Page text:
The threat from the manufacture, proliferation, and use of biological weapons (BW) is a high priority concern for the U.S. Government. As reflected in U.S. Government policy statements and budget allocations, deterrence through attribution (“determining who is responsible and culpable”) is the primary policy tool for dealing with these threats. According to those policy statements, one of the foundational elements of an attribution determination is the use of forensic science techniques, namely microbial forensics. In this report, Christopher Bidwell, FAS Senior Fellow for Nonproliferation Law and Policy, and Kishan Bhatt, an FAS summer research intern and undergraduate student studying public policy and global health at Princeton University, look beyond the science aspect of forensics and examine how the legal, policy, law enforcement, medical response, business, and media communities interact in a bioweapon’s attribution environment. The report further examines how scientifically based conclusions require credibility in these communities in order to have relevance in the decision making process about how to handle threats.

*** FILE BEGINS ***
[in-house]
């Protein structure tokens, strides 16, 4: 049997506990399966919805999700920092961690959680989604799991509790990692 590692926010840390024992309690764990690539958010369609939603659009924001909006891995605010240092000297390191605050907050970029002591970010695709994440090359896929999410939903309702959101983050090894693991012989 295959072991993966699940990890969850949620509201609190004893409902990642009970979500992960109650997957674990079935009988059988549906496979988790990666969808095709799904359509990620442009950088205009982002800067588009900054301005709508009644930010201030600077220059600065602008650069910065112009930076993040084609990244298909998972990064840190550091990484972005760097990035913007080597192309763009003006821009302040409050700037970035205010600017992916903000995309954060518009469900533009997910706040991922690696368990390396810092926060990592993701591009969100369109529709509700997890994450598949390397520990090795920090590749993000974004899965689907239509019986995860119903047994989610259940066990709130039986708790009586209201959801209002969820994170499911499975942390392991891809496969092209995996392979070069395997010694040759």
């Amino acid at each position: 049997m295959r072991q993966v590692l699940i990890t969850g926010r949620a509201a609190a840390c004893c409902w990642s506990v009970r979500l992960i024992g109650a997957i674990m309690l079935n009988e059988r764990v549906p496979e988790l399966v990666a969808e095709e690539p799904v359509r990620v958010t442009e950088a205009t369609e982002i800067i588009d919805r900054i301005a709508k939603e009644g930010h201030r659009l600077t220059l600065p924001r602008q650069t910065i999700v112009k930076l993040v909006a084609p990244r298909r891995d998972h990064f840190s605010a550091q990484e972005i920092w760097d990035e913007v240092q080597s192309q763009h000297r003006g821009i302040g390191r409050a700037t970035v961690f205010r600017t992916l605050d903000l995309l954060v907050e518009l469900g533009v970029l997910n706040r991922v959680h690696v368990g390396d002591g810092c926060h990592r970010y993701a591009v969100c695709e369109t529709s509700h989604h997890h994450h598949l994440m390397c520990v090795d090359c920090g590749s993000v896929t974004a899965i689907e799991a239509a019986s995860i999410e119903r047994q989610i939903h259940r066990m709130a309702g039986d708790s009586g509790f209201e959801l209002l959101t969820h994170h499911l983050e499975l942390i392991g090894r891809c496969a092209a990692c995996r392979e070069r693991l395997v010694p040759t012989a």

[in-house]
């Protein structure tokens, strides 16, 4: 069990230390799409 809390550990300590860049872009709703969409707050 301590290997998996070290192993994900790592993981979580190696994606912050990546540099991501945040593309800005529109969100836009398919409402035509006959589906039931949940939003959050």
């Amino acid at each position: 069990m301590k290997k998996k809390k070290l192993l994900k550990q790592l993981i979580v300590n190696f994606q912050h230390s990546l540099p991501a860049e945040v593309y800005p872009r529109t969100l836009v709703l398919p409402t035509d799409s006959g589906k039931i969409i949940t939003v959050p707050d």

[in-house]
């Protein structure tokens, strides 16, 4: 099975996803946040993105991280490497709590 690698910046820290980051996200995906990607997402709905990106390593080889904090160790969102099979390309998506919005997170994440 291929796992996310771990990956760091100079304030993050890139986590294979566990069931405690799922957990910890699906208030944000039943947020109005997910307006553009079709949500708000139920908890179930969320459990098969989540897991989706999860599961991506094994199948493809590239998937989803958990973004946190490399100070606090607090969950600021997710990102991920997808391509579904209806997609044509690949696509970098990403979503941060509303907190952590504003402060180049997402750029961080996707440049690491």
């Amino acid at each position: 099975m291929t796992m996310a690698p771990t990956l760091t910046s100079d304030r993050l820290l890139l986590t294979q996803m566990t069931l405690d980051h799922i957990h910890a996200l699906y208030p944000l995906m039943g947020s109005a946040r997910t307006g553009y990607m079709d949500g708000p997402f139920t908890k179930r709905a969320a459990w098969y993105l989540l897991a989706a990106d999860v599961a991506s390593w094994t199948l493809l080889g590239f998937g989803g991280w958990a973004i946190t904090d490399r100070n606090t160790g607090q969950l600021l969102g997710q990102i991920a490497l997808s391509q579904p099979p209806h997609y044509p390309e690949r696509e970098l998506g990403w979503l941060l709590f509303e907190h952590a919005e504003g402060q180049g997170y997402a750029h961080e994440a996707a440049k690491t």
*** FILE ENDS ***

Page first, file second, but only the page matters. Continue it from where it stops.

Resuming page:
A full PDF version of the report can be found here.
Satellite images show that the Navy has begun construction of a new nuclear weapons storage and handling facility at Barksdale Air Force Base in Louisiana.
Russia is in the midst of a decades-long nuclear force modernization program intended to replace Soviet-era missiles, aircraft, and submarines with new systems.
The Sentinel program has been plagued with cost increases, flawed assumptions, and misleading arguments from the beginning; this most recent overrun demands hawk-eyed scrutiny of the program’s next steps.
Analyzing and estimating China’s nuclear forces is challenging, particularly given the relative lack of state-originating data and the tight control of messaging surrounding the country’s nuclear arsenal and doctrine.